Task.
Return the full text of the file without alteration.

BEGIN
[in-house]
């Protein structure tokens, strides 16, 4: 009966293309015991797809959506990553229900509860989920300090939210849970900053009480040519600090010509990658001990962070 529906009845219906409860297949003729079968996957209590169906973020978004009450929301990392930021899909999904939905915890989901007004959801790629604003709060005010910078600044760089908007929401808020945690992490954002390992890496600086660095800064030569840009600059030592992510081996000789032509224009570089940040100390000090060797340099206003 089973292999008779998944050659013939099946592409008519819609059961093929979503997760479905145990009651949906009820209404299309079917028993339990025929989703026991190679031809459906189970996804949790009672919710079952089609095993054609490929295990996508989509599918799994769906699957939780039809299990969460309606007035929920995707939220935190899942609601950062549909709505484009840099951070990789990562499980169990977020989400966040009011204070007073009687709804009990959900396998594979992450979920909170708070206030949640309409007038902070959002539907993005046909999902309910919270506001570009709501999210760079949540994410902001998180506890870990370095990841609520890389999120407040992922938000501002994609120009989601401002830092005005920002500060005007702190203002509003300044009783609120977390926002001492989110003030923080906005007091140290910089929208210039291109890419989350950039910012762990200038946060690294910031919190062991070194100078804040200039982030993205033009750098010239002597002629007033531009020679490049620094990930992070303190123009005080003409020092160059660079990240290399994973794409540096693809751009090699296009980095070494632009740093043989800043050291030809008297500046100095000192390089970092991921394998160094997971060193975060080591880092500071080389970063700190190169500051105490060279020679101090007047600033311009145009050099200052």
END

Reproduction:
[in-house]
């Protein structure tokens, strides 16, 4: 009966293309015991797809959506990553229900509860989920300090939210849970900053009480040519600090010509990658001990962070 529906009845219906409860297949003729079968996957209590169906973020978004009450929301990392930021899909999904939905915890989901007004959801790629604003709060005010910078600044760089908007929401808020945690992490954002390992890496600086660095800064030569840009600059030592992510081996000789032509224009570089940040100390000090060797340099206003 089973292999008779998944050659013939099946592409008519819609059961093929979503997760479905145990009651949906009820209404299309079917028993339990025929989703026991190679031809459906189970996804949790009672919710079952089609095993054609490929295990996508989509599918799994769906699957939780039809299990969460309606007035929920995707939220935190899942609601950062549909709505484009840099951070990789990562499980169990977020989400966040009011204070007073009687709804009990959900396998594979992450979920909170708070206030949640309409007038902070959002539907993005046909999902309910919270506001570009709501999210760079949540994410902001998180506890870990370095990841609520890389999120407040992922938000501002994609120009989601401002830092005005920002500060005007702190203002509003300044009783609120977390926002001492989110003030923080906005007091140290910089929208210039291109890419989350950039910012762990200038946060690294910031919190062991070194100078804040200039982030993205033009750098010239002597002629007033531009020679490049620094990930992070303190123009005080003409020092160059660079990240290399994973794409540096693809751009090699296009980095070494632009740093043989800043050291030809008297500046100095000192390089970092991921394998160094997971060193975060080591880092500071080389970063700190190169500051105490060279020679101090007047600033311009145009050099200052």